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About AZLaurie

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  • Birthday August 22

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    Southern Arizona
  • Interests
    Photography: birds and an eclectic variety of other subjects. Also an avid, life-long Buffalo Bills fan and mental health advocate.

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  1. Good Camera For Beginning Birder?

    About a year ago, I upgraded from my beginner's Canon EOS T3i, which was actually very good, but had rather slow continuous shooting (maybe 5 fps) to a Canon EOS 7D Mark II. It was a great choice. There are dozens of combinations of ways to set the focus, from spot point to 64 point and 5 or 6 different methods to select the type of motion you're shooting. All of that is pretty complicated, and I haven't mastered it all yet (including the daunting menu), but nailing down the basics is easy. The best part of this camera for shooting birds, especially hummingbirds is it's speed. You can get up to 10 fps. That's pretty awesome. It's a bit heavier than what I was used but I can't imagine any better camera to capture motion.
  2. SEAZ quick trip recap

    I don't think you gave much of an effort in Madera Canyon. At different times of the day you'll see different birds at the Santa Rita Lodge feeding area. But you didn't seem to attempt any trails. Proctor Trail, for instance, is a great hot spot. Both there and at the beginning of the Mt. Baldy Trail, you could have searched for the Elegant Trogan. Madera boasts over 250 different species of birds (and 15 species of hummingbirds, depending on the season). I recently saw Lucifers, Magnificents, Broad-tails and White-eared hummers besides the ones you mentioned.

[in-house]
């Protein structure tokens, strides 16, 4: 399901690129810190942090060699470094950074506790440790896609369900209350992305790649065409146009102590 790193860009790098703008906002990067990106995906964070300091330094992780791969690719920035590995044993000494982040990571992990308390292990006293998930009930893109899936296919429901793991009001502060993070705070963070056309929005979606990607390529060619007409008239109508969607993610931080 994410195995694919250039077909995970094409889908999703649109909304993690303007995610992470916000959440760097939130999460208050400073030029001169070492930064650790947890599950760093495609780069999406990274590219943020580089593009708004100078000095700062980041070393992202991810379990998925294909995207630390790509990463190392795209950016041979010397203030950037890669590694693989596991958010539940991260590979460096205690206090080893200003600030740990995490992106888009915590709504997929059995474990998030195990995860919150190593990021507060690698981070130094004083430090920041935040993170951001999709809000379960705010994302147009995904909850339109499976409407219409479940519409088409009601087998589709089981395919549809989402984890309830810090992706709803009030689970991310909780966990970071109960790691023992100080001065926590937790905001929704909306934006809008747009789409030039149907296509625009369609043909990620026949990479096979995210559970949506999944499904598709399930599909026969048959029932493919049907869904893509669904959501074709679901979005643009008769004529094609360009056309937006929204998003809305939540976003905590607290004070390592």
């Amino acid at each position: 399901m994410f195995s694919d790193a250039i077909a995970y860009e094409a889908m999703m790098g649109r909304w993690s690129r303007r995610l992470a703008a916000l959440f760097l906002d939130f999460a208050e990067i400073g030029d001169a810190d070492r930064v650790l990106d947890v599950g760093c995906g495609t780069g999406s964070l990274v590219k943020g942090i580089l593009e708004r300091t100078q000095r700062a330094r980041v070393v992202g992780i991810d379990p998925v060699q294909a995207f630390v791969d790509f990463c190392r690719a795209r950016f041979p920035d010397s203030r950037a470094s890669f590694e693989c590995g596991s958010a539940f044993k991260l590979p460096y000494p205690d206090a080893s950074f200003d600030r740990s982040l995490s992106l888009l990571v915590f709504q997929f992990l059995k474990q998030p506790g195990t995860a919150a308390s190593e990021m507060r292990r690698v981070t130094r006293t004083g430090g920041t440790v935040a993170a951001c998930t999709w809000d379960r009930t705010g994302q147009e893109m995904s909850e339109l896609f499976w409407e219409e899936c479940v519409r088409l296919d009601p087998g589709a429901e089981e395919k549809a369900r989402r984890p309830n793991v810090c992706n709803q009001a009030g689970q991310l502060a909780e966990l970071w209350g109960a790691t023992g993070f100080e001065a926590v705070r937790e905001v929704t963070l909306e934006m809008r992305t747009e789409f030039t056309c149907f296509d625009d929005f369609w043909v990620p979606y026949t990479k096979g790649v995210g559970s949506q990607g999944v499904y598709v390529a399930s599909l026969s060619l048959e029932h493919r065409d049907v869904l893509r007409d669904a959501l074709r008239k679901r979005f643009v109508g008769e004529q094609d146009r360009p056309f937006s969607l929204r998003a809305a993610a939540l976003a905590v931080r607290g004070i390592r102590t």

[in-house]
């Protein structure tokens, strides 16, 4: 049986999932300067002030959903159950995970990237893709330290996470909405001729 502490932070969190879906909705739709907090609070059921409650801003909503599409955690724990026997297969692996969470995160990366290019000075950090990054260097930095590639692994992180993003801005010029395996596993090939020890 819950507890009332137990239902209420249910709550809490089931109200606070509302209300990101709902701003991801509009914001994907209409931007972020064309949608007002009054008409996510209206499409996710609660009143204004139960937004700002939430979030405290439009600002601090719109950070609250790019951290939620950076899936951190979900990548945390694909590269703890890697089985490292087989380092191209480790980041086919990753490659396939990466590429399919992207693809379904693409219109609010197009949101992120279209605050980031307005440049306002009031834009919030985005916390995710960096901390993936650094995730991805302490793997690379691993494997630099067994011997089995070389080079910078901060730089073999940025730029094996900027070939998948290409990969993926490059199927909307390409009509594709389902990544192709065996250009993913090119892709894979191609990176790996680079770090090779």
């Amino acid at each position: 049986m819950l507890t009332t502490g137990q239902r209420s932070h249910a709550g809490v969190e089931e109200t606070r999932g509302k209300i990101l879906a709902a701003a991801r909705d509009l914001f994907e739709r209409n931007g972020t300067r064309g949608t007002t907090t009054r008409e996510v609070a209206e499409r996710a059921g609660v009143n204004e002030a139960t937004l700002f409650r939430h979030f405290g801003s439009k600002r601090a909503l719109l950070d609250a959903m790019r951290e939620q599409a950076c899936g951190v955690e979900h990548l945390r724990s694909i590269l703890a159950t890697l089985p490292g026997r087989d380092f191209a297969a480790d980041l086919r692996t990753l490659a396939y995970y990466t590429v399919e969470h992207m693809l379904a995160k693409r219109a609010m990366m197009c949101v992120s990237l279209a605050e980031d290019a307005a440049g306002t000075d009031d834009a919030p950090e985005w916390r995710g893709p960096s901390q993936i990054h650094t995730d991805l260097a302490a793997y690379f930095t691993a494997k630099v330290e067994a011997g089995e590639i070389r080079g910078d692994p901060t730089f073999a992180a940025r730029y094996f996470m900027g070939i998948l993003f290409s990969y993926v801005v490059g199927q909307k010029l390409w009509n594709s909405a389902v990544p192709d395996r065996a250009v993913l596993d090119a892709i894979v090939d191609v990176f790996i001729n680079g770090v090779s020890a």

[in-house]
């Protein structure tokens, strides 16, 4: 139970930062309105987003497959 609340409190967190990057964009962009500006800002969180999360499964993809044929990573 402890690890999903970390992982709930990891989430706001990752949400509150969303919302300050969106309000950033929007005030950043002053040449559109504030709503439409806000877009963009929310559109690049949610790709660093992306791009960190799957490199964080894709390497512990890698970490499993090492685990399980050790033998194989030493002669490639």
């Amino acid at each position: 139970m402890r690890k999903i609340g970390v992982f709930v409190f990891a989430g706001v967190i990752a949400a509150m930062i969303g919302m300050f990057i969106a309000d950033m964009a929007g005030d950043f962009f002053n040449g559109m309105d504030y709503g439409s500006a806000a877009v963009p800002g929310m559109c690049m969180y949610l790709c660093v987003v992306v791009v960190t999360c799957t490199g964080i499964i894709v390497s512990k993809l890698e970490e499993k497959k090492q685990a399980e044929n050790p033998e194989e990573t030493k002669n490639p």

3. What are the Best Birding Places in the USA?

    I recommend southeastern Arizona. Madera Canyon is widely considered one of the top three birding areas in the US. It is home to over 250 species of birds, including 15 hummingbird species. Besides Madera Canyon, places like Patagonia, Sonoita, Tumacácori and Nogales are birding hotspots. This is a Painted Redstart I got in Madera Canyon. Ourr proximity to Mexico allows viewing of an extreme number of birds not available in other parts of the country (not even in other parts of Arizona!) hotpots.
  4. Need ID Confirmation

  5. Need ID Confirmation

  6. Need ID Confirmation

    Thanks, folks. If it is indeed a female American Goldfinch it's an unusual sighting for this location. I checked on the ebird sightings and the most recent one anywhere near me was in February of this year. Even in the Santa Rita Mountains/Madera Canyon, the last reported sightings were in May 2016. Of course, I guess it's possible it could have been passing through my desert valley on it's way into the Coronado National Forest. There's a first time for everything. Btw, we just had a massive wildfire up there. About 60,000 acres burned - the 13th largest in AZ history. Just contained yesterday. This area is home to the only known jaguar in North America and also the only area in N.A. where all four big cats have been photographed (by the same camera in a 24 hr period!)
  7. I'm a bit confounded by this bird. It fits all identification markers for an immature lesser goldfinch...except the bill. I would have expected it to be straight and more cone-like. This one has a curve. Perhaps it's not fully formed but I could use either confirmation of my ID or suggestions as it may relate to other species. The photo was taken on 28 April 17 in Green Valley, AZ. That is about 30 miles south of Tucson and 40 miles north of the Mexican border at Nogales.